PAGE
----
By Magnus Lofstrom, Brandon Martin.

After years of struggling with a 2009 federal court order to reduce the population in the state’s overcrowded prisons, the inmate population has reached the target of 113,700 (based on current capacity), roughly a year ahead of schedule. A look at historic prison and jail data reveals that this milestone has been achieved to a significant extent by adding capacity and simply shifting inmates to institutions not subject to the court order. As a result, cost savings from the various efforts appear lacking so far. The state’s spending on corrections is now at a historic high.

Since reaching its peak in 2006 of about 163,000, the institutional prison population has dropped dramatically, by slightly more than 49,000. The court order mandated that inmate population be reduced to 137.5 percent of design capacity, or the number of inmates the facilities were intended to house.

Realignment, the state’s biggest correction reform, was a response to the court. It shifted incarceration of many lower-level felons and parole violators from state prison to county jails, beginning in 2011. However, a significant share of the prison population—about 18,000 inmates—declined before realignment. Most of this drop happened between 2009 and 2011 and was driven by policy changes such as SB 678, which created financial incentives for counties to lower the number of felony probationers they sent to state prison. Realignment then led to the largest decline, about 28,000, in the state’s institutional prison population. The post-realignment drop occurred in the first year of the reform.

The prison population did not start to decline further until November 2014, when voters passed Proposition 47, which classifies a number of drug and property offenses as misdemeanors instead of felonies. Since then, the institutional prison population has dropped an additional 3,000, which pushed the number of inmates below 137.5 percent of design capacity.

The state has met the crucial federally mandated target, but not—as reform proponents hoped—by a major reduction in costly prison incarceration. Here’s a rough breakdown of how this was achieved.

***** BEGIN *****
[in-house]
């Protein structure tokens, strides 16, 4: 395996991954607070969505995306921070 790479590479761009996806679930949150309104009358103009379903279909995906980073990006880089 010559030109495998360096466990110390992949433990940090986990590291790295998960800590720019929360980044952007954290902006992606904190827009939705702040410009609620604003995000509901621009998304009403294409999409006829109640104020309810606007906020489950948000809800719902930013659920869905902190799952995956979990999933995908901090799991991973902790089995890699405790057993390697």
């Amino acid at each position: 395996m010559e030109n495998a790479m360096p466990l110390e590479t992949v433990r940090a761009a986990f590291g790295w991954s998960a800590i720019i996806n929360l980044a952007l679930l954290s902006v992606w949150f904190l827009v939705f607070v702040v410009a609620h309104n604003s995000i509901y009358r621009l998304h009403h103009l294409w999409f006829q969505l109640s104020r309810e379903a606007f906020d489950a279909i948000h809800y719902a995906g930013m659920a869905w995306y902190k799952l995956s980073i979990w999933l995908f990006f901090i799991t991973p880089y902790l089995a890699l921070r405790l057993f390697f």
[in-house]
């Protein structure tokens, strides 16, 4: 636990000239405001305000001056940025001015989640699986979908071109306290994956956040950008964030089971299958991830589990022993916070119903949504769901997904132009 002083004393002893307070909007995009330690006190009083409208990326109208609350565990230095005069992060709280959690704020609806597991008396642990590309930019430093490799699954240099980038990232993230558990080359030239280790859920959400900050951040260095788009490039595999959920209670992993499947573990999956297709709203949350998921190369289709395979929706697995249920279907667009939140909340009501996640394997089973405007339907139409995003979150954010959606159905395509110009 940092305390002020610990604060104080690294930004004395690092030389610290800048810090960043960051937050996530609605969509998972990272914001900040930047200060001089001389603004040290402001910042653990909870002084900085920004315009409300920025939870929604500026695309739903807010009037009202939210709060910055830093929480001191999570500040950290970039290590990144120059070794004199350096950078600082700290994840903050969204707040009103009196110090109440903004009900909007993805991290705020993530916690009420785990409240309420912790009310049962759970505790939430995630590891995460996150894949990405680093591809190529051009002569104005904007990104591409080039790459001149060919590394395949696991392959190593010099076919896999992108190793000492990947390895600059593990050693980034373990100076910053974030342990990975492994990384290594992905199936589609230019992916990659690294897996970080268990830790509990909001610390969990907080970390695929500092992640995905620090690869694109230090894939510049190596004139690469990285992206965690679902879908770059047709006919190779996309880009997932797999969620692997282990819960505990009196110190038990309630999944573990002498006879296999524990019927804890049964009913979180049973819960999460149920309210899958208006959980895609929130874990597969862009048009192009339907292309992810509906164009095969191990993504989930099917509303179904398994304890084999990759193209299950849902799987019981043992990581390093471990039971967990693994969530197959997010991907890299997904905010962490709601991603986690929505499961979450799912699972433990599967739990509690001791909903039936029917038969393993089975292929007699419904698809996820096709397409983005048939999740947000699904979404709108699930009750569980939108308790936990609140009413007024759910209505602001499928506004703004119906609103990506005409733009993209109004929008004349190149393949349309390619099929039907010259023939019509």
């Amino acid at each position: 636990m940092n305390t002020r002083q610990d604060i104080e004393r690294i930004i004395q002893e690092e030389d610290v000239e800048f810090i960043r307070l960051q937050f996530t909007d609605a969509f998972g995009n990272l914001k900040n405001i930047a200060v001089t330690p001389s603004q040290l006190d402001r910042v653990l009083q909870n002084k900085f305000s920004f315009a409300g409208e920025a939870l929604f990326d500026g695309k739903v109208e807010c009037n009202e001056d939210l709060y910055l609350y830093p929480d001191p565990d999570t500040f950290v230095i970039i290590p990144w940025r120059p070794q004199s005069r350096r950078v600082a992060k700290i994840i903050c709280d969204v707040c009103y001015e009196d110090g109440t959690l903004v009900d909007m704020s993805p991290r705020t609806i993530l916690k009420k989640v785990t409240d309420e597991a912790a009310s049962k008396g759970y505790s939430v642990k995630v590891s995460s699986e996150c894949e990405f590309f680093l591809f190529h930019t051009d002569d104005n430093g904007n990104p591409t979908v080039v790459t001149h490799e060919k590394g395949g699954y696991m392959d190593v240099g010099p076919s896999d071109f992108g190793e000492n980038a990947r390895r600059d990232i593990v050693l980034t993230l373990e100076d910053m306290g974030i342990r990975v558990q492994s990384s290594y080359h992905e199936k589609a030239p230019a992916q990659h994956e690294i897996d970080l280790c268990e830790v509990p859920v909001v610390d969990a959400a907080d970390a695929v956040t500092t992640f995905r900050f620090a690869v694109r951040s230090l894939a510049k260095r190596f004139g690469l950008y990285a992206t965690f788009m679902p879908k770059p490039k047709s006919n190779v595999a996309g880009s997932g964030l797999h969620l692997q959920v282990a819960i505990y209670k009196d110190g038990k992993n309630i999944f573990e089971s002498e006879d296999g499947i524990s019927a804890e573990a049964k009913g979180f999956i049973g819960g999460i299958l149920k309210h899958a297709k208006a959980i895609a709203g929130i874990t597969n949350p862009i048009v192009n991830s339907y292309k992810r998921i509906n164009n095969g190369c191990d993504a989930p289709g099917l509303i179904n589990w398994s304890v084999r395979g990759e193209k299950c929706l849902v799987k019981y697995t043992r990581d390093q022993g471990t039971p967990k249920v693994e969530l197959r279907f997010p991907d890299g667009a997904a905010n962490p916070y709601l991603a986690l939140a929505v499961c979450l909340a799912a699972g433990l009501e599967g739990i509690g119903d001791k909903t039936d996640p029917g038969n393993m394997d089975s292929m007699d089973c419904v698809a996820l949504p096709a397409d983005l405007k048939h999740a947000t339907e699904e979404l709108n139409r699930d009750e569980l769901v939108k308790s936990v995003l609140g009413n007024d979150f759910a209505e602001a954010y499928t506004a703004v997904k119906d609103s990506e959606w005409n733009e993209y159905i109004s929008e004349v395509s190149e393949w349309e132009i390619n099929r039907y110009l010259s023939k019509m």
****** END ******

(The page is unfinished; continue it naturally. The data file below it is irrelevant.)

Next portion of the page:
First, the decline of about 18,000 inmates in the institutional population prior to realignment was partly accomplished by housing about 9,000 offenders in private prison facilities out of state—a practice that continues on about the same order of magnitude. Second, since the implementation of realignment, the state has also incarcerated an additional 3,900 inmates in public and private facilities in the state. California has also opened up a new state prison health care facility in Stockton with a capacity of almost 3,000 inmates. Third, since realignment shifted responsibilities of many lower-level felons and parole violator to the counties, the county jail population has increased by about 11,500, as of June 2014 (the numbers may have come down some since then because of Proposition 47). In sum, roughly one half of the reduction of the institutional prison population since its 2006 peak was achieved by increasing capacity and simply shifting inmates to other facilities.

California has indeed seen a significant decrease in the reliance on incarceration over the last decade through policies like SB 678 and realignment, as well as initiatives like 2012 Proposition 36 (which revised California’s “Three Strikes” law) and Proposition 47. Our total incarceration rate has dropped from about 702 per 100,000 residents in 2006 to about 568. Unfortunately this is not reflected in the state’s expenditures. In fact, spending on corrections is now at a historic high. A look at corrections spending going back to the 1970s shows a long-term increase. In the current budget year, the state is spending more than $12 billion on corrections. In other words, meeting the federally mandated target does not mean that California has solved its incarceration problem.

Research shows that incarceration at current levels is not a cost-effective way to prevent crime. Clearly we need to refine our crime prevention strategy and look more closely for effective alternative approaches to manage public safety.

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Originally posted at PPIC.